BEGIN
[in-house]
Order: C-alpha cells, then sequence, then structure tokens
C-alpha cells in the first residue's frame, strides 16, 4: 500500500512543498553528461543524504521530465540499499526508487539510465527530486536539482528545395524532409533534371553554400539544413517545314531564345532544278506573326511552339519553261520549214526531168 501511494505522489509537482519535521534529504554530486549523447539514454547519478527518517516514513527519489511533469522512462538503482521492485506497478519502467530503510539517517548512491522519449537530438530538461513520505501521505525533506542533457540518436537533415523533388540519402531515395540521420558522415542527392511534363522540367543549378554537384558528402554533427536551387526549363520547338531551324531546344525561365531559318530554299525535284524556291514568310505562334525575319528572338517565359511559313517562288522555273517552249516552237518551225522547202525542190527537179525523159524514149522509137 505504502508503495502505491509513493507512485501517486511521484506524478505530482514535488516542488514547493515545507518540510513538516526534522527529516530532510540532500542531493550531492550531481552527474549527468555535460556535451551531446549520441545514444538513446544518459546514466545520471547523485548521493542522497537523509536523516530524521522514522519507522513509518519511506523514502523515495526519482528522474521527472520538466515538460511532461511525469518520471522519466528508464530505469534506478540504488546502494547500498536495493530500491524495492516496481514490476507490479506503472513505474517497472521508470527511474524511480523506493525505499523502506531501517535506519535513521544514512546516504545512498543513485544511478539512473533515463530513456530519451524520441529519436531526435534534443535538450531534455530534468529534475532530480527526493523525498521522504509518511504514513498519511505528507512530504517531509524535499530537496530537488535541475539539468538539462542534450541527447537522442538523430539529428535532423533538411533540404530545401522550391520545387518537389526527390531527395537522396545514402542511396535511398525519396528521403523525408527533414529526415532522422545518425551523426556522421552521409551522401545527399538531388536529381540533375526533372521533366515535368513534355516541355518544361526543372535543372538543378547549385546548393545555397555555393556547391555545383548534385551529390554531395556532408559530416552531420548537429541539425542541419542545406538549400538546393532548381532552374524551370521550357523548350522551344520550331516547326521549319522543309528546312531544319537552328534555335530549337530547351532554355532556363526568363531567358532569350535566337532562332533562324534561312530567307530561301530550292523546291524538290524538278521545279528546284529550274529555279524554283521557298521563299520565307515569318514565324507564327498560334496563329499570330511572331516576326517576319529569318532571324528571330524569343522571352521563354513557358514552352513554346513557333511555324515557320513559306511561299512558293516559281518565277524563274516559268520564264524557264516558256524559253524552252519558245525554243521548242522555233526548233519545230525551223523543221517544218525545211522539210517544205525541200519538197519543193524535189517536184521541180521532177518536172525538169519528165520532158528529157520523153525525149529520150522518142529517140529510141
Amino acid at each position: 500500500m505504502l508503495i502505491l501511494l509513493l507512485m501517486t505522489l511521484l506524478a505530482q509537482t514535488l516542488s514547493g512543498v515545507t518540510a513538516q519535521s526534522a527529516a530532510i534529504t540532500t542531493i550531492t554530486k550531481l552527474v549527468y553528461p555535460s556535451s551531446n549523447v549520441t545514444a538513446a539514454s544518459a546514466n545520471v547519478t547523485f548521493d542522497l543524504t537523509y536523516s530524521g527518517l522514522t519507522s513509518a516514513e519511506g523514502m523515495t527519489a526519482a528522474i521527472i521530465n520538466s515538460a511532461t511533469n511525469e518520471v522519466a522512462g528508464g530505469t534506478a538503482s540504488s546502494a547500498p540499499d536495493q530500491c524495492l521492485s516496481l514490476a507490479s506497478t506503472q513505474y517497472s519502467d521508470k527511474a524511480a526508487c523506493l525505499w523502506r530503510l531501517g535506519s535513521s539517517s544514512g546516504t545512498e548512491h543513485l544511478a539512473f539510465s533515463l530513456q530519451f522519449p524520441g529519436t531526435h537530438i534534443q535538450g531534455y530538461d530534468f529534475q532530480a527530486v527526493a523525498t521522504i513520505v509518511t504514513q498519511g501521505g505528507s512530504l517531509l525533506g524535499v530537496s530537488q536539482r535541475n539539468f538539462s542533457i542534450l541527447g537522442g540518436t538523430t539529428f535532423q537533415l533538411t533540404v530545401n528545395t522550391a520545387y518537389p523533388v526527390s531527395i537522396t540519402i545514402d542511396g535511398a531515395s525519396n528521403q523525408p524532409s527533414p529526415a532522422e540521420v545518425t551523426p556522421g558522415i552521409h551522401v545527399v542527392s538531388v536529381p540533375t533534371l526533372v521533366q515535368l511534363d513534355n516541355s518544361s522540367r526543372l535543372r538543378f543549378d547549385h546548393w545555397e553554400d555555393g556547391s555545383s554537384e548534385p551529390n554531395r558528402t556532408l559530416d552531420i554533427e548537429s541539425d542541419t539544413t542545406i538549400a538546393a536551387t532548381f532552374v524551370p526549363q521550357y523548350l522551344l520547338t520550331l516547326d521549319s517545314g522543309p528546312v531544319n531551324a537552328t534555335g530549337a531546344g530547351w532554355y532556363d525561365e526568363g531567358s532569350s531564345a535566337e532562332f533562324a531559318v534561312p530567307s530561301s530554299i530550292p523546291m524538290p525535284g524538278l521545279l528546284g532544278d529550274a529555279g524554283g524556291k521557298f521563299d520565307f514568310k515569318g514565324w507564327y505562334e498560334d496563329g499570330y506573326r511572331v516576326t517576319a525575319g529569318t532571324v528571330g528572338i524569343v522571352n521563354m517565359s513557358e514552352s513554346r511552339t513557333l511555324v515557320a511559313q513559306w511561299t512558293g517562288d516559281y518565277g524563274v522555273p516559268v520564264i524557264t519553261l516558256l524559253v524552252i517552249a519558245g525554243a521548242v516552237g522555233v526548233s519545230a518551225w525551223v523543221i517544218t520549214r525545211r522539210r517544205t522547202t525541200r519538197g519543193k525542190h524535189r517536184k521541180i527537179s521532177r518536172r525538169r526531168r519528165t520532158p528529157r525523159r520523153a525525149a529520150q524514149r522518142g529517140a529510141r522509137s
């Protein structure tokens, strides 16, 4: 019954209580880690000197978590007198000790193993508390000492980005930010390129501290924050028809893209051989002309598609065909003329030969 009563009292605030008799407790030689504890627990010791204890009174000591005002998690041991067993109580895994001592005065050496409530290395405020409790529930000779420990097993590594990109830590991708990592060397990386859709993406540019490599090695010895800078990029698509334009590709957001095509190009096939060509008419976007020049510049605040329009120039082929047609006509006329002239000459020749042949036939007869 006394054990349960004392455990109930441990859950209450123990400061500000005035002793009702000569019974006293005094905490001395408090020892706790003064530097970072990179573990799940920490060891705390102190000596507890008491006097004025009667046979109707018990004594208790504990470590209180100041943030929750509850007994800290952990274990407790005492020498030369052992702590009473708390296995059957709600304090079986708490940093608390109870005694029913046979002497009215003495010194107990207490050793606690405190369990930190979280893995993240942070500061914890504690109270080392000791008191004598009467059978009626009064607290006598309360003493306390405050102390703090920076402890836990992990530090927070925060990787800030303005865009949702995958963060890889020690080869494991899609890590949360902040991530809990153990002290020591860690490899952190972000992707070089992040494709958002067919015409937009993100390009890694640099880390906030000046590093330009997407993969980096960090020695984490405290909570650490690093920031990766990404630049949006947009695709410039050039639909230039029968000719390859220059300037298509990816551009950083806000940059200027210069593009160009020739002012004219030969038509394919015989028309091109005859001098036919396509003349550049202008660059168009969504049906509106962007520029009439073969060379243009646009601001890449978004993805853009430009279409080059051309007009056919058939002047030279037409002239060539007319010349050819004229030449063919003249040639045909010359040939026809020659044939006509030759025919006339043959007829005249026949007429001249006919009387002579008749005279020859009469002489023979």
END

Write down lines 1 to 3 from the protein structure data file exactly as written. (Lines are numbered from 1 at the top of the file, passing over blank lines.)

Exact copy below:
[in-house]
Order: C-alpha cells, then sequence, then structure tokens
C-alpha cells in the first residue's frame, strides 16, 4: 500500500512543498553528461543524504521530465540499499526508487539510465527530486536539482528545395524532409533534371553554400539544413517545314531564345532544278506573326511552339519553261520549214526531168 501511494505522489509537482519535521534529504554530486549523447539514454547519478527518517516514513527519489511533469522512462538503482521492485506497478519502467530503510539517517548512491522519449537530438530538461513520505501521505525533506542533457540518436537533415523533388540519402531515395540521420558522415542527392511534363522540367543549378554537384558528402554533427536551387526549363520547338531551324531546344525561365531559318530554299525535284524556291514568310505562334525575319528572338517565359511559313517562288522555273517552249516552237518551225522547202525542190527537179525523159524514149522509137 505504502508503495502505491509513493507512485501517486511521484506524478505530482514535488516542488514547493515545507518540510513538516526534522527529516530532510540532500542531493550531492550531481552527474549527468555535460556535451551531446549520441545514444538513446544518459546514466545520471547523485548521493542522497537523509536523516530524521522514522519507522513509518519511506523514502523515495526519482528522474521527472520538466515538460511532461511525469518520471522519466528508464530505469534506478540504488546502494547500498536495493530500491524495492516496481514490476507490479506503472513505474517497472521508470527511474524511480523506493525505499523502506531501517535506519535513521544514512546516504545512498543513485544511478539512473533515463530513456530519451524520441529519436531526435534534443535538450531534455530534468529534475532530480527526493523525498521522504509518511504514513498519511505528507512530504517531509524535499530537496530537488535541475539539468538539462542534450541527447537522442538523430539529428535532423533538411533540404530545401522550391520545387518537389526527390531527395537522396545514402542511396535511398525519396528521403523525408527533414529526415532522422545518425551523426556522421552521409551522401545527399538531388536529381540533375526533372521533366515535368513534355516541355518544361526543372535543372538543378547549385546548393545555397555555393556547391555545383548534385551529390554531395556532408559530416552531420548537429541539425542541419542545406538549400538546393532548381532552374524551370521550357523548350522551344520550331516547326521549319522543309528546312531544319537552328534555335530549337530547351532554355532556363526568363531567358532569350535566337532562332533562324534561312530567307530561301530550292523546291524538290524538278521545279528546284529550274529555279524554283521557298521563299520565307515569318514565324507564327498560334496563329499570330511572331516576326517576319529569318532571324528571330524569343522571352521563354513557358514552352513554346513557333511555324515557320513559306511561299512558293516559281518565277524563274516559268520564264524557264516558256524559253524552252519558245525554243521548242522555233526548233519545230525551223523543221517544218525545211522539210517544205525541200519538197519543193524535189517536184521541180521532177518536172525538169519528165520532158528529157520523153525525149529520150522518142529517140529510141